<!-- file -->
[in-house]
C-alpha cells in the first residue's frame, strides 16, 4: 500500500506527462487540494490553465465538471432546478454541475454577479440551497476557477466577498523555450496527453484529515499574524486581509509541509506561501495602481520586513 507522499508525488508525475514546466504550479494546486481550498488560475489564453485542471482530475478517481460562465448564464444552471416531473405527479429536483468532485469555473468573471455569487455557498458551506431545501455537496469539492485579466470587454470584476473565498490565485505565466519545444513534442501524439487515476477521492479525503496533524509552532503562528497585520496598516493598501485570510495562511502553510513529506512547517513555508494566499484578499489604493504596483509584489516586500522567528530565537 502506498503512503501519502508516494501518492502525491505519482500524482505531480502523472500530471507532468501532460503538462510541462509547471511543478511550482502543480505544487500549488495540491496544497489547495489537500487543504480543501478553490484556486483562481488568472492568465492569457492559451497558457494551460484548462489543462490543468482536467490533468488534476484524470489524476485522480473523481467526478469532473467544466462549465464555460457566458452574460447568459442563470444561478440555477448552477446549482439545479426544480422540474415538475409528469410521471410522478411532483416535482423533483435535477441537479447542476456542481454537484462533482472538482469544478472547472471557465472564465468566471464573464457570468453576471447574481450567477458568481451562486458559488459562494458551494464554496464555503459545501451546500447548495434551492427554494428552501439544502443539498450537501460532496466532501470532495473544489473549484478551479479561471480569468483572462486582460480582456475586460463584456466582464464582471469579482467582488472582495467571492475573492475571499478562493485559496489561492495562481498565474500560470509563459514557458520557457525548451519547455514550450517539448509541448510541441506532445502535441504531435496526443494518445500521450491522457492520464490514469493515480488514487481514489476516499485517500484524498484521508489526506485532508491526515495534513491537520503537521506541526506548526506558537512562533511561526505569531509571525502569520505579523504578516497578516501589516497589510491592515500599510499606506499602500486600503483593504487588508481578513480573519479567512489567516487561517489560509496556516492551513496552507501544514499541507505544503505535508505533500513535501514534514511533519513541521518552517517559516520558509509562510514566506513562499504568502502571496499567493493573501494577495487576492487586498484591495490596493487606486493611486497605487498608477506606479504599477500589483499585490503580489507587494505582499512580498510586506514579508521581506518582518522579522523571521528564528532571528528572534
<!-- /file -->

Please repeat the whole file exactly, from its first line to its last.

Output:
[in-house]
C-alpha cells in the first residue's frame, strides 16, 4: 500500500506527462487540494490553465465538471432546478454541475454577479440551497476557477466577498523555450496527453484529515499574524486581509509541509506561501495602481520586513 507522499508525488508525475514546466504550479494546486481550498488560475489564453485542471482530475478517481460562465448564464444552471416531473405527479429536483468532485469555473468573471455569487455557498458551506431545501455537496469539492485579466470587454470584476473565498490565485505565466519545444513534442501524439487515476477521492479525503496533524509552532503562528497585520496598516493598501485570510495562511502553510513529506512547517513555508494566499484578499489604493504596483509584489516586500522567528530565537 502506498503512503501519502508516494501518492502525491505519482500524482505531480502523472500530471507532468501532460503538462510541462509547471511543478511550482502543480505544487500549488495540491496544497489547495489537500487543504480543501478553490484556486483562481488568472492568465492569457492559451497558457494551460484548462489543462490543468482536467490533468488534476484524470489524476485522480473523481467526478469532473467544466462549465464555460457566458452574460447568459442563470444561478440555477448552477446549482439545479426544480422540474415538475409528469410521471410522478411532483416535482423533483435535477441537479447542476456542481454537484462533482472538482469544478472547472471557465472564465468566471464573464457570468453576471447574481450567477458568481451562486458559488459562494458551494464554496464555503459545501451546500447548495434551492427554494428552501439544502443539498450537501460532496466532501470532495473544489473549484478551479479561471480569468483572462486582460480582456475586460463584456466582464464582471469579482467582488472582495467571492475573492475571499478562493485559496489561492495562481498565474500560470509563459514557458520557457525548451519547455514550450517539448509541448510541441506532445502535441504531435496526443494518445500521450491522457492520464490514469493515480488514487481514489476516499485517500484524498484521508489526506485532508491526515495534513491537520503537521506541526506548526506558537512562533511561526505569531509571525502569520505579523504578516497578516501589516497589510491592515500599510499606506499602500486600503483593504487588508481578513480573519479567512489567516487561517489560509496556516492551513496552507501544514499541507505544503505535508505533500513535501514534514511533519513541521518552517517559516520558509509562510514566506513562499504568502502571496499567493493573501494577495487576492487586498484591495490596493487606486493611486497605487498608477506606479504599477500589483499585490503580489507587494505582499512580498510586506514579508521581506518582518522579522523571521528564528532571528528572534